5. Experimental Results
In this section, the effectiveness of the INS coding scheme is verified by using experimental results.
INS coding is applied to the MinTest test sets of the largest ISCAS 89 benchmark circuits. The experimental results are shown in Table 3. The first column shows the circuit name, the second column shows the total number of the data in the original test sets, the third column shows the total number of the compressed data, and the fourth column shows the compression ratio.
In order to verify the validity of this scheme, compare with the similar algorithm, as shown in Table 4. Among them, the first column shows the circuit name, the second to sixth columns, respectively, show the compression effect of FDR code , INDC code , AARLC code , FAVLC code , and VRL code , and the seventh column shows compression effect of the scheme presented. Data from Table 3 shows this scheme besides lower compression ratio in the fifth circuit, and the rest of the circuit has higher compression ratio. And this scheme has a good compression effect on the whole. The average compression ratio reaches 65.79%, which is 20.46%, 9.42%, 7.36%, 5.36%, and 1.85% higher than those of FDR, RLR, AARLC, FAVLC, and VRL.
In order to further demonstrate the effectiveness, the results of proposed scheme are compared with other schemes under the same circumstances by the hard fault set of some ISCAS 89 benchmark circuits. The results as shown in Table 5. As can be seen from Table 4, the overall effect of proposed scheme is better. The average compression ratio of the proposed scheme is 3.87%, 3.82%, and 3.31% higher than those of FDR, AR , and ARL . These data show the effectiveness of INS Code.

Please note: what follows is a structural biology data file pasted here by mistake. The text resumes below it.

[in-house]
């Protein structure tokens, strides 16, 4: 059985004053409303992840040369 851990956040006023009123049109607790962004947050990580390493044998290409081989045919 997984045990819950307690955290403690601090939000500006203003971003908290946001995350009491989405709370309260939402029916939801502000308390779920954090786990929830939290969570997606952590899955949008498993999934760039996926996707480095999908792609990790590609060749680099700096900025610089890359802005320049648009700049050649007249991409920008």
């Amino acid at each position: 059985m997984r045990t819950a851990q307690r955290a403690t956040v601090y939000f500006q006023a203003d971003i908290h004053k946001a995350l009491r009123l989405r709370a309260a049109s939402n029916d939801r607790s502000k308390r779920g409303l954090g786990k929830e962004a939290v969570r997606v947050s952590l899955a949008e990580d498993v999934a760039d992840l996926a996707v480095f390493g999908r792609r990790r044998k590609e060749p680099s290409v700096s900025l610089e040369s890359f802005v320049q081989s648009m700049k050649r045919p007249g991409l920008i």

The experimental results indicate the following. (1) Regardless of the fact that the determined bit of the test data is 0 or 1, it has a little effect on compression ratio in the process of finding the irrational number. (2) Do not-care bit can accelerate the search speed of irrational number, reduce the value of irrational number used to store the test data, and improve the compression ratio.
The influence of the do not-care bit probability on compression is explored. The length of the test data fragment is set to be , and the probability of do not-care bit is set to be . Their relationship can be expressed in the following formula: where, , , and are integers and is a floating-point number.